The ship was replicated as accurately as possible, with carefully chosen English oak timbers, hand-forged nails, hand-sewn linen canvas sails, hemp cordage, and the Stockholm tar of the type used on 17th-century ships.[3] Based on analysis of the traditional colors and designs of English merchant ships illustrated in Dutch and English paintings, Mayflower II has the brown hull and the dark-red strapwork ornamentation of those 17th-century merchant ships. Carved into the stern of Mayflower II is a blossom of a hawthorne, or English mayflower.[3] In England, the skills of elderly traditional workmen were employed to build a vessel reflected Baker's detailed research and could sail the Atlantic as securely as the original ship.[3]

The Mayflower II was launched on September 22, 1956, a rainy day.[3] The ceremony was based on knowledge about christenings of 17th-century vessels. The ship was toasted from a gold loving cup that was afterward thrown into the water, and then quickly retrieved by an underwater diver, in the traditional manner.[3] The ship slid gracefully down the ways to enter Brixham harbor with a large splash.

On April 20, 1957, Mayflower II began the solitary voyage across the Atlantic.[3] For time and to avoid the risk of winter ice, the new ship took a more southerly route than the original Mayflower in September 1620, but otherwise, the voyage was an accurate replication of a period ocean crossing. The weather cooperated; Mayflower II first sailed calm seas and then met a violent storm off Bermuda, common weather for a transatlantic crossing.[3] She was commanded on her maiden voyage by Alan Villiers, and among the crew was Peter Padfield, who went on to become a naval historian.[5]

In December 2012 the Mayflower II was towed to dry dock in Fairhaven Ship Yard in Fairhaven, MA, where shipbuilders and U.S. Coast Guard inspectors called for extensive repairs. This is the first in a number of scheduled repairs over the next 7 years to restore the Mayflower II to pristine condition for the 400th anniversary of Plymouth in 2020. Expected costs for these repairs are expected to exceed 2 million dollars.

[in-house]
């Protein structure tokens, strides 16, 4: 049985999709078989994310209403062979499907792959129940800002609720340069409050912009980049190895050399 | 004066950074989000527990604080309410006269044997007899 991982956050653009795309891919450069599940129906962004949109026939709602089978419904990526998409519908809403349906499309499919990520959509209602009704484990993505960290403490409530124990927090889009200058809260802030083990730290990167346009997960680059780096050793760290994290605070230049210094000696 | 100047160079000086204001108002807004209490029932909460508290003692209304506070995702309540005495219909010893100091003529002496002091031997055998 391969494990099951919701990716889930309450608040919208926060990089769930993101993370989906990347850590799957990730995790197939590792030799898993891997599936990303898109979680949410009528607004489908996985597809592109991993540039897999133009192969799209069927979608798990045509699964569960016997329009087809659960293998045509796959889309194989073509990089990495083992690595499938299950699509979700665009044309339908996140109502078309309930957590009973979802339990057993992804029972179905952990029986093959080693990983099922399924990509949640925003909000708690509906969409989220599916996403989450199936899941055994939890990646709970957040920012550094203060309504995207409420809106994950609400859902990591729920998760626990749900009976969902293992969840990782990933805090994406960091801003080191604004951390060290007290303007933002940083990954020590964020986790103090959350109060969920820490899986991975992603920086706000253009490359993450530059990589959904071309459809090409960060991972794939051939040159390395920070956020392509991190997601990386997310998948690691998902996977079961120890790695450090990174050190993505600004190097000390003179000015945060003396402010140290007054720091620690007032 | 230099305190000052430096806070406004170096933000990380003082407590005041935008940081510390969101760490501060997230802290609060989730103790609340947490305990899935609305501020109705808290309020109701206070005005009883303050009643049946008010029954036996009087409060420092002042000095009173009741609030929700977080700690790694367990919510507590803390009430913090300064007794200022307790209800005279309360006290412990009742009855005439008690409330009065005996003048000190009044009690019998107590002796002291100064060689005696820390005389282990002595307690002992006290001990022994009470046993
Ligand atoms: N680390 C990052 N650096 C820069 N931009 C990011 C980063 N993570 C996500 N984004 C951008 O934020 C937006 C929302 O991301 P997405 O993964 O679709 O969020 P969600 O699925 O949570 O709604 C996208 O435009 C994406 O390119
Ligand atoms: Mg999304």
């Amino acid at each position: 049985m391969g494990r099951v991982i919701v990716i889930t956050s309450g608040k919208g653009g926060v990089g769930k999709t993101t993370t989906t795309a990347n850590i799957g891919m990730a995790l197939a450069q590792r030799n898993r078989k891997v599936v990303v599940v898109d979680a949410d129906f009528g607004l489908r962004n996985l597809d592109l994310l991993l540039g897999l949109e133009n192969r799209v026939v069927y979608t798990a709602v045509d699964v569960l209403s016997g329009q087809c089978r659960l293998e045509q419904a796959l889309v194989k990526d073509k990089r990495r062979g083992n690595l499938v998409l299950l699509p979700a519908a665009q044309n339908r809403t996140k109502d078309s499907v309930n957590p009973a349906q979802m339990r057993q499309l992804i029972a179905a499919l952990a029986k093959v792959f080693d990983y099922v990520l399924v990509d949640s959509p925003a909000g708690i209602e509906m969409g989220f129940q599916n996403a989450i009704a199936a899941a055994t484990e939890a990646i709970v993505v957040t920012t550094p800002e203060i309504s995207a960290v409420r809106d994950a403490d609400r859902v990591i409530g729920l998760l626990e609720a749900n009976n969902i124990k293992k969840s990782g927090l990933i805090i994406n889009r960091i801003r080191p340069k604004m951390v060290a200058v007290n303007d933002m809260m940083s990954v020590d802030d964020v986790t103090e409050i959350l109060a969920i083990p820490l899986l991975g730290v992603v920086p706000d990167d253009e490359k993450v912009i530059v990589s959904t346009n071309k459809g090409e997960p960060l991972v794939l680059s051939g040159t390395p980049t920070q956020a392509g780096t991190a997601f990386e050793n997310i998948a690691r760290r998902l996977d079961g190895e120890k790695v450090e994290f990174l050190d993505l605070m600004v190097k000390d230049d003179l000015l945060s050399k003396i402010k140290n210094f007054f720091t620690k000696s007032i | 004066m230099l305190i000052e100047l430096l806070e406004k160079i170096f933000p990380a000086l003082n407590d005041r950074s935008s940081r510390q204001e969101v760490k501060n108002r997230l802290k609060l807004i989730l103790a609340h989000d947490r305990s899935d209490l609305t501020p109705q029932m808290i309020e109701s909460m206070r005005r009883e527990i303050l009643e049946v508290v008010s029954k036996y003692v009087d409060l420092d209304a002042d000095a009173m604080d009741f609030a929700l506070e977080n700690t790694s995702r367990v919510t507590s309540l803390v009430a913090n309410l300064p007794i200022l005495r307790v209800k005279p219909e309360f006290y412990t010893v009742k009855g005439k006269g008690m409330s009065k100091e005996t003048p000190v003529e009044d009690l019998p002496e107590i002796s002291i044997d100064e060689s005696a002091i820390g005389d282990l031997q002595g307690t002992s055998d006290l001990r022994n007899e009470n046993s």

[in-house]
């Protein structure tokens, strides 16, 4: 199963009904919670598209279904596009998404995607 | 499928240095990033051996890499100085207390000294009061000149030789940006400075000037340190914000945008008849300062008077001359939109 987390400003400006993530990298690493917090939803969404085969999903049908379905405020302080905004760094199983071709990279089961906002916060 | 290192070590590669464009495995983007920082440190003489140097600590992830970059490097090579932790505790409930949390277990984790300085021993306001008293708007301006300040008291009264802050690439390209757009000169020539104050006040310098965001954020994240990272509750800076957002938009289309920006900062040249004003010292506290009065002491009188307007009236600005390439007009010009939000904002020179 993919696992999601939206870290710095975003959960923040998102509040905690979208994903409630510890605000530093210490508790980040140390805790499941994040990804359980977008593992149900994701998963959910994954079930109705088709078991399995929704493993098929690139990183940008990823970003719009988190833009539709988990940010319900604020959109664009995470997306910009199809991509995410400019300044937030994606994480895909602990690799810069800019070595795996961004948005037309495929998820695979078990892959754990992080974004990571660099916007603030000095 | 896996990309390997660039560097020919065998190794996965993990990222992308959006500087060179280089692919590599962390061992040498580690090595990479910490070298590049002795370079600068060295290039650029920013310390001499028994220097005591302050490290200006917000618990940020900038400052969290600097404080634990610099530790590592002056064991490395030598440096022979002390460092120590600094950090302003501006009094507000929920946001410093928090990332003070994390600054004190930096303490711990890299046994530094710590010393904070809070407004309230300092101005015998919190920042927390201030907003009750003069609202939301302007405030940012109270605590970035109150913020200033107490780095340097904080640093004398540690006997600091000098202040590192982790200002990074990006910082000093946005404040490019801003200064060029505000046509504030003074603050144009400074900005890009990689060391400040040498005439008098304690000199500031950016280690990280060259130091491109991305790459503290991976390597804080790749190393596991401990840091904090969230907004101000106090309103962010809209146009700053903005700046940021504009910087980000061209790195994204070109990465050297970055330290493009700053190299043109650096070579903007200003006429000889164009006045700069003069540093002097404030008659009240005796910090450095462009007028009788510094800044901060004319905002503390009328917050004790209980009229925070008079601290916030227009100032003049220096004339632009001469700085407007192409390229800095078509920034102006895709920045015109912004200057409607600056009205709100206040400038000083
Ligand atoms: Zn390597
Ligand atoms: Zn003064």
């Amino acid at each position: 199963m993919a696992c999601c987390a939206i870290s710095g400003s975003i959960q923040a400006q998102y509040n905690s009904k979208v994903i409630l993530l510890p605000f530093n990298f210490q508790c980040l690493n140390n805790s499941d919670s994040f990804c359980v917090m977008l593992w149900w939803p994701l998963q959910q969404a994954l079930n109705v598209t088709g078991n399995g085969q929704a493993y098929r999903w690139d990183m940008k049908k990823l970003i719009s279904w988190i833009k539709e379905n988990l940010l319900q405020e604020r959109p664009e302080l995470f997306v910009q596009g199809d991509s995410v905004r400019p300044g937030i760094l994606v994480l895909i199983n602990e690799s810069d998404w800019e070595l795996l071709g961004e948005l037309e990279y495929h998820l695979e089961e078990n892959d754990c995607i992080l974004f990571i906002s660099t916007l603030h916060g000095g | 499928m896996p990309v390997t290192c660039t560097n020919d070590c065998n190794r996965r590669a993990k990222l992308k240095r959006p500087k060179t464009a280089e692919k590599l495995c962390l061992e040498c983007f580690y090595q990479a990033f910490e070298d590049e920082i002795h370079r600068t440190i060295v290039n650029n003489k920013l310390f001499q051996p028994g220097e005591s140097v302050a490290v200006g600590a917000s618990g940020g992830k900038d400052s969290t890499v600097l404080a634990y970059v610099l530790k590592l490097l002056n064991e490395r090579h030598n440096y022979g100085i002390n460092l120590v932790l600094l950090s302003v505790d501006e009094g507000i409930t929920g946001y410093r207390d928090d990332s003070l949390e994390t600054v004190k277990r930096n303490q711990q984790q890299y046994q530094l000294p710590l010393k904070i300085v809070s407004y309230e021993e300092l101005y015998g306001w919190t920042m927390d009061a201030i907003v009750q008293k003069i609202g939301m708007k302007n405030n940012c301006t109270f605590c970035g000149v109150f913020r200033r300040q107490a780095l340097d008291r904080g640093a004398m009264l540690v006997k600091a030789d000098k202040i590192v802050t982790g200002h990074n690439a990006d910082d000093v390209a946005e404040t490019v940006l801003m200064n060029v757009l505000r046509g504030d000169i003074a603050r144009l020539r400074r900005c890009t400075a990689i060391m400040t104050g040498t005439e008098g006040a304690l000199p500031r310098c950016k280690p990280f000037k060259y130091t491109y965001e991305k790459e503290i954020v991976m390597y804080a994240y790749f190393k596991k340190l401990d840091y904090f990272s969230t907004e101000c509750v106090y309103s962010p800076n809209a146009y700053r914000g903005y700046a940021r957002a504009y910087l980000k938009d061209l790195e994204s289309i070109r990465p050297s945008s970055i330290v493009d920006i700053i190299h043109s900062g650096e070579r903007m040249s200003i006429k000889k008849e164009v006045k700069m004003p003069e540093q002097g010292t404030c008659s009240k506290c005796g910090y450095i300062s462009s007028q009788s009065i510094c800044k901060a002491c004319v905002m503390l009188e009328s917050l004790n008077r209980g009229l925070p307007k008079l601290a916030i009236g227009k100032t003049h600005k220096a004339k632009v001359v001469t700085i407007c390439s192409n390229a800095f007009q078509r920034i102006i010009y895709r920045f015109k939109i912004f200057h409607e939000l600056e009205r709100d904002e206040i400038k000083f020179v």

The ship has been a popular attraction near Boston; it has become the site of national and state celebrations. On Thanksgiving 1970 (the 350th anniversary of Mayflower landing), members of the American Indian Movement (AIM), led by Russell Means, seized Mayflower II in protest of the United States government's failure to abide by treaties with American Indians and its historically poor treatment of them.

See also


  1. ^ "Mayflower II is launched".  
  2. ^ "Mayflower II". Society of Mayflower Descendants in the State of North Carolina. 2009. Retrieved 7 October 2012. 
  3. ^ a b c d e f g h i j k l m n o p q r s t "Press Kit - Mayflower X" (with history of the Mayflower), Plimoth Plantation Museum, 2004, webpage: PlimothOrg-MayflowerBG.
  4. ^
  5. ^ Peter Padfield biography at, accessed 18 October 2015

External links

  • Official Site
  • All about the Mayflower and Plymouth, UK
  • TourMayflower II - My Big Adventure (72 Images)
  • "The Mayflower" Popular Mechanics, April 1957, pp. 90–91 cutaway drawing.
  • Mayflower II repairs underway
  • The Harwich Mayflower Project - A separate project building its own Mayflower replica
This article was sourced from Creative Commons Attribution-ShareAlike License; additional terms may apply. World Heritage Encyclopedia content is assembled from numerous content providers, Open Access Publishing, and in compliance with The Fair Access to Science and Technology Research Act (FASTR), Wikimedia Foundation, Inc., Public Library of Science, The Encyclopedia of Life, Open Book Publishers (OBP), PubMed, U.S. National Library of Medicine, National Center for Biotechnology Information, U.S. National Library of Medicine, National Institutes of Health (NIH), U.S. Department of Health & Human Services, and, which sources content from all federal, state, local, tribal, and territorial government publication portals (.gov, .mil, .edu). Funding for and content contributors is made possible from the U.S. Congress, E-Government Act of 2002.
Crowd sourced content that is contributed to World Heritage Encyclopedia is peer reviewed and edited by our editorial staff to ensure quality scholarly research articles.
By using this site, you agree to the Terms of Use and Privacy Policy. World Heritage Encyclopedia™ is a registered trademark of the World Public Library Association, a non-profit organization.

Copyright © World Library Foundation. All rights reserved. eBooks from Project Gutenberg are sponsored by the World Library Foundation,
a 501c(4) Member's Support Non-Profit Organization, and is NOT affiliated with any governmental agency or department.